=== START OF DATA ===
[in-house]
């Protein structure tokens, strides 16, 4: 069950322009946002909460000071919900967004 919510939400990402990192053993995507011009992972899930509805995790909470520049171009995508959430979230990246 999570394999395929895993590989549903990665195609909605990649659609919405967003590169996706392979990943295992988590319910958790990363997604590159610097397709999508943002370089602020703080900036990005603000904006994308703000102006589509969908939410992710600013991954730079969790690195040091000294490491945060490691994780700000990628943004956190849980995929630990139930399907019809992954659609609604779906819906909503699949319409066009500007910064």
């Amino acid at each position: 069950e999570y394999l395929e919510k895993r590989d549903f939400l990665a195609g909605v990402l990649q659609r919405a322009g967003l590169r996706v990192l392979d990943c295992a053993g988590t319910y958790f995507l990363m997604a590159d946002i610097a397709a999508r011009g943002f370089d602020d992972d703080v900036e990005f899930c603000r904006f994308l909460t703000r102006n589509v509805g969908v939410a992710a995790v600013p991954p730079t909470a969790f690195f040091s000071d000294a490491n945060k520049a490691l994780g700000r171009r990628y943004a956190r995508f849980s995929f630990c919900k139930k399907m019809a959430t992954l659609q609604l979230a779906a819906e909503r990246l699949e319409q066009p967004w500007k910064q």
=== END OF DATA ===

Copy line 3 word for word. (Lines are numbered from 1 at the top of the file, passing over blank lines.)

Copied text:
């Amino acid at each position: 069950e999570y394999l395929e919510k895993r590989d549903f939400l990665a195609g909605v990402l990649q659609r919405a322009g967003l590169r996706v990192l392979d990943c295992a053993g988590t319910y958790f995507l990363m997604a590159d946002i610097a397709a999508r011009g943002f370089d602020d992972d703080v900036e990005f899930c603000r904006f994308l909460t703000r102006n589509v509805g969908v939410a992710a995790v600013p991954p730079t909470a969790f690195f040091s000071d000294a490491n945060k520049a490691l994780g700000r171009r990628y943004a956190r995508f849980s995929f630990c919900k139930k399907m019809a959430t992954l659609q609604l979230a779906a819906e909503r990246l699949e319409q066009p967004w500007k910064q």